The Church in Southern Chad has asked for prayer as they face the “Yondo” season–a much-dreaded African traditional religions initiation ritual for boys and young men that usually takes place every 10 years. Yondo was supposed to happen last year, but an economic crisis in the country caused the program to be postponed to this year. The initiation season runs until the end of August.
What Happens Before and During Yondo
One of our ministry partners paints a picture of what often happens in preparation for the secret initiation:
“Before the Yondo, recruits often target families with young male children who have not yet been initiated,” explains an Open Doors field worker in Chad. “They will storm the compound and take away the child (sometimes even as young as 7), whether or not the parents give consent. Young boys can even be snatched from the streets during this time and taken into the bush to undergo the forced initiation.”
But there are also cases where youths are forced by their own families to undergo secret initiation rituals.
“My mother is Christian but under the influence of my father, not a believer, she accepted the decision that I should go for initiation,” one young man lamented.
Although Yondo is secret and no initiate is allowed to talk about it,enough is known to terrify those likely to be called, reports The New York Times.
Males are taken into the bush for a period of 45 days. But the rainy season; which makes most roads impassable, extend the initiation of the present contingent for several weeks. In the bush, they are under the authority of an initiator, who exacts total obedience.
Naked except for loincloths, they are subjected to a sort of trial by ordeal to “rid them of their foreign failings and make them fit for authentically Chadian society.” The ordeals are known to include floggings, burning with coals, scarring, sexual indignities, mock burials, drugging and acts of humiliation. Anthropologists have reported that Yondo causes deaths or lasting damage.
‘The church will be destroyed’
Church leaders also report an increase of threats against them during Yondo.
“Last May the chief warned us that once the Yondo starts, the church will be destroyed,” says Silas, a church leader in southern Chad. “According to them, Christians have broken their customs by explaining in church what happens during initiation in the bush.”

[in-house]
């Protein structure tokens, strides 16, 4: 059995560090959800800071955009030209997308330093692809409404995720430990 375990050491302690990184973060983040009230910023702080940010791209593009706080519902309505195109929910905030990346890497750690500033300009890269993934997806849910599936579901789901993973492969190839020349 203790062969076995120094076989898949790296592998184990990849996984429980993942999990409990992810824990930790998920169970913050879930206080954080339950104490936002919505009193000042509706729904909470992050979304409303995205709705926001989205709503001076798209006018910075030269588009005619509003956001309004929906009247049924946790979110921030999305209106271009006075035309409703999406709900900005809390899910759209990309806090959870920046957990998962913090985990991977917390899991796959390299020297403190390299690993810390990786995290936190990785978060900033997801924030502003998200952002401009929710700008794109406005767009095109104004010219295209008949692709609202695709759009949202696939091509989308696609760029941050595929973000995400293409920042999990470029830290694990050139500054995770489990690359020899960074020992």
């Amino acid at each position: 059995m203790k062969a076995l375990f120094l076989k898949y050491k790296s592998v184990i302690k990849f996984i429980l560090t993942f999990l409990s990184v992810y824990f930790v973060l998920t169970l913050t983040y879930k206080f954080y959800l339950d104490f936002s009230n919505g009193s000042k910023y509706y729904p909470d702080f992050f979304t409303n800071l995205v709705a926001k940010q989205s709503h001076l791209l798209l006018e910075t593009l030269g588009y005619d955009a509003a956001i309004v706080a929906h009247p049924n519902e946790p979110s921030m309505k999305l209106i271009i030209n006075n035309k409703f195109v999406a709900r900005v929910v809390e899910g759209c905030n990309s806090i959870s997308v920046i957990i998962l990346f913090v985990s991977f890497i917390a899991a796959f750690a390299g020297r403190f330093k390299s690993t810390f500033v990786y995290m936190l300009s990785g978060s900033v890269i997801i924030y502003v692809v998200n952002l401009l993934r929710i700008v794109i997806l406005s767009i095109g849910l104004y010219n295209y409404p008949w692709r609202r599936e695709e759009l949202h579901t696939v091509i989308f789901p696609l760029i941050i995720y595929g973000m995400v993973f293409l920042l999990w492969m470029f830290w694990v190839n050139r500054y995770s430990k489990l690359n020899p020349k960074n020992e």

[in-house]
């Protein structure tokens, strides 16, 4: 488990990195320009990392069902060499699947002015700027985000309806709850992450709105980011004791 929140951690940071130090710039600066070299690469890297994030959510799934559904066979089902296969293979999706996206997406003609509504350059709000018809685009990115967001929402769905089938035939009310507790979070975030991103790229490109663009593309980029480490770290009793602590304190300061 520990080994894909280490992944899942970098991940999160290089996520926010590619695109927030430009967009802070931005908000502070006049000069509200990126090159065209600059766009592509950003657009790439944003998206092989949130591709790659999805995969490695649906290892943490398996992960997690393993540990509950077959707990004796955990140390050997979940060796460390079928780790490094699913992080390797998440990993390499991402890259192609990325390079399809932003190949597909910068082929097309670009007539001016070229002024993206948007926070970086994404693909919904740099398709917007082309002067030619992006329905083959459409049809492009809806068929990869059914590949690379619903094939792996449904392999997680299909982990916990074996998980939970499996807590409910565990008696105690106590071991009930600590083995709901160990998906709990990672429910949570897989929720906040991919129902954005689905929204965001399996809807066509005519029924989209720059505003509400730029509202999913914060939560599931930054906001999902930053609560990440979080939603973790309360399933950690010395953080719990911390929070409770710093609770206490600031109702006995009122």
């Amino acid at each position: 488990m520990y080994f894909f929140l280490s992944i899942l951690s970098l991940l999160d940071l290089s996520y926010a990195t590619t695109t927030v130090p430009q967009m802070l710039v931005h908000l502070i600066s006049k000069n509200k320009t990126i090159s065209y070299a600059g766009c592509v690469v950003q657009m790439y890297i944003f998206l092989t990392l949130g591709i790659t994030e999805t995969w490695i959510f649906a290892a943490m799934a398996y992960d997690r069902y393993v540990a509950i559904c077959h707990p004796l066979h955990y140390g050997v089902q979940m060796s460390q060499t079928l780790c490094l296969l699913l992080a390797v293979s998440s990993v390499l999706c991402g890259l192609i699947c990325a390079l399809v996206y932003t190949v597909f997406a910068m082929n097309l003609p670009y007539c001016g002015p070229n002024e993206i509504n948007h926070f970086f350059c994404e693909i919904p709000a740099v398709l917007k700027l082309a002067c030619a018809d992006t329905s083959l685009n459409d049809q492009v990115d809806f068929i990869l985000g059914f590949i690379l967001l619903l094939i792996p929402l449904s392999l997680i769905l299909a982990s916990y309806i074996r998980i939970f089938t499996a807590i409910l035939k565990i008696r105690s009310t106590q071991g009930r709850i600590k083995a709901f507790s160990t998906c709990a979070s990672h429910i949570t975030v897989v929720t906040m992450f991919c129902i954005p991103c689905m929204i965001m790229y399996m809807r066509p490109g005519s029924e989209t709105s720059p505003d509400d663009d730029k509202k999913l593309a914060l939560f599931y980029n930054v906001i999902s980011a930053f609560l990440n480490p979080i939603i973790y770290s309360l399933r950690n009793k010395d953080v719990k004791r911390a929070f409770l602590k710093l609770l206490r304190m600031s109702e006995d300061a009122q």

In July, another church leader was threatened.
“They told me that if they discover that their initiation is disrupted or not fully attended because of what we tell the Christians in church, we will have them to deal with,” the pastor reported. “In some areas, small churches are burnt down regularly because of this. Even if we talk to authorities, they do nothing to protect us.”
To protect Christian boys from the initiation, denominations organize church camps for youths away from their hometowns until the end of August when the season ends. It is a time that churches can invest in the discipleship of the youths.
One young man shared his fears: “My parents are in the area, and it worries me. I wonder whether they are not going to come and pick me up to undergo initiation. I’m afraid of that happening.”
Praying with the Church in Chad
- Pray for God’s protection over these Christian youth camps and for a fruitful time of discipleship and fellowship for the youths. Pray that God will use this moment to strengthen these youths in their faith and use them to touch those who are under Satan’s yoke.
- Please pray for the Lord’s protection over churches and their leaders during this time.
- Syncretism in the church is common, and it is often a temptation for Christians to take part in the Yondo to avoid persecution. One young man said, “Pray for me and for all who are here that God will protect us in this place and will enlighten my parents who call themselves Christians and who are always in the tradition; that they will to see the truth in the face and ask God’s forgiveness.”
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